Just 10 applications were received for 30 vacant positions in the latest round of recruitment for nurses in Guernsey, the RCN's Convenor in the island has said.
Kenny Lloyd told Guernsey's media that this demonstrated the problems they are facing right now, and again emphasised that their ongoing dispute with the States was not just about an annual pay rise, but about pay parity, and good pay conditions.
Pictured: Talks are set to resume between nurses and the States, it was announced earlier this week.
The Royal College of Nursing - one of four nursing unions involved in the pay dispute - has said it wants working in the island's healthcare system to be an attractive offer for nurses, so they would be more likely to work here. This would mean the current nurses have "wider shoulders" to bear the weight of their work.
Pictured: Nurses in Jersey can expect a baseline salary of £41,000, while those in Guernsey are looking at just £26,000.
Of the 10 applicants to the most recent positions, Mr Lloyd said four of them were not even from Guernsey, demonstrating how little interest there was at the moment to work as a nurse.
"It is a damning inditement of how nursing is viewed on the island," he said, "pay is not everything, but it is a part of the jigsaw.
"We had a former colleague who has been involved with this campaign, who has now moved to Jersey with his family because of the better pay conditions there."
Pictured: While the RCN is balloting its members to strike now, it said some parts of the union had been asking to strike for years now. The pay dispute itself dates all the way back to the start of last decade, but really kicked off in 2017.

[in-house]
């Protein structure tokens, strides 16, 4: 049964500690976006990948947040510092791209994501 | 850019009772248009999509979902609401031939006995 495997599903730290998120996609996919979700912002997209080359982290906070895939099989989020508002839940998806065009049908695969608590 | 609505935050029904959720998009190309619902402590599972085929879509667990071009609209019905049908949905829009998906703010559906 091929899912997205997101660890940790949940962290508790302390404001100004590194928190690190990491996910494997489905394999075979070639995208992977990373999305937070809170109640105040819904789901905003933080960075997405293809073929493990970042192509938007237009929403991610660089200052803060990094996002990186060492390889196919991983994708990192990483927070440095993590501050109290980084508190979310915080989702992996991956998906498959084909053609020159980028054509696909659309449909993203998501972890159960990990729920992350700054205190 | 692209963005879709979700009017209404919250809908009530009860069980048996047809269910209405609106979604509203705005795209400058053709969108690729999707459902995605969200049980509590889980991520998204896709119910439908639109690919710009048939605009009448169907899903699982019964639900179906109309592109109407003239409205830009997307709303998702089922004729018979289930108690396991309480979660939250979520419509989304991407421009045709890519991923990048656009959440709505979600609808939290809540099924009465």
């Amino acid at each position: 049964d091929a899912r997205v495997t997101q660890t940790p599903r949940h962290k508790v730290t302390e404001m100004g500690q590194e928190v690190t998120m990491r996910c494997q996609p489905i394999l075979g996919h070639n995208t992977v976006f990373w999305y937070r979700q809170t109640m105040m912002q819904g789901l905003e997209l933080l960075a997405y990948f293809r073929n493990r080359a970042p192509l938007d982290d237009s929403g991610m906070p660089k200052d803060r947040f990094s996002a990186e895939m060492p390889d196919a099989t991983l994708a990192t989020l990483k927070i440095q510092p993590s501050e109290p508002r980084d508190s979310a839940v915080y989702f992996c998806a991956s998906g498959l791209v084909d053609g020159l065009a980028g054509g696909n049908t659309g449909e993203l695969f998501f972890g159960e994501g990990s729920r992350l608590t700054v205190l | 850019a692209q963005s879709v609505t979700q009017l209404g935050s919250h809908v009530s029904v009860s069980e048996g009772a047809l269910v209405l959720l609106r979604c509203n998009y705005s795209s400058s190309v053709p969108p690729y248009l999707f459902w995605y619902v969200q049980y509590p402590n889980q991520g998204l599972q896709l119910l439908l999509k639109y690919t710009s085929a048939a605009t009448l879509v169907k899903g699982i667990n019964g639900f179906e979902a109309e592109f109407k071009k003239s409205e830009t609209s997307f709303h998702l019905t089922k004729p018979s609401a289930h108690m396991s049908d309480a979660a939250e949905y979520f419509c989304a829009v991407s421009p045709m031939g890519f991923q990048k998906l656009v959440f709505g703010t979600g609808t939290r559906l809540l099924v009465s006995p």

The RCN did clarify it had never asked for pay parity with Jersey, where nurses can expect to be paid around £15,000 more a year at a starting level, but just wanted better pay conditions compared to what they have now.
This was all revealed at a media briefing the RCN hosted to explain its recently started ballot process, which is polling its Guernsey members on whether they support industrial action.
Pictured: Toward the end of last year the States claimed to have offered the unions more than they had been asking for: 10.5% rather than 10%. The RCN said this was not what they had asked for because it would have been 10.5% over two years, instead of 10% over one.
Patricia Marquis, the RCN's Regional Director, explained that the ballot would come back at the same time a new round of talks were concluding - these talks having just been announced as all four nursing unions are set to sit back down with the States and once again try and hash things out. When all of this was wrapped up, Ms Marquis said, the RCN would look at what had been happening, and make an informed decision on whether striking would be the right thing to do at that time.
Essentially, if the RCN's members do support striking, the timing of that action is in the unions hands.
But it was not going to be an easy decision, Ms Marquis explained: "The emotion that a number of nurses are feeling right now is huge. This is a real trauma for them - to decide to strike and know that they could be walking out on a patient on a particular day.
"They are nurses, very caring people. Compassion is written all over their decision."
Ms Marquis and Mr Lloyd also criticised Guernsey's Industrial Disputes law, which will eventually force all parties involved in this disagreement to sit before an independent tribunal, give evidence, and then be told a binding solution.
They said that this was a simple solution to a complex problem, and, if they had a choice, would not be a road they would go down. The RCN just wanted to sit down and talk, something it said it did not feel had happened so far.
Pictured top: Kenny Lloyd and Patricia Marquis.
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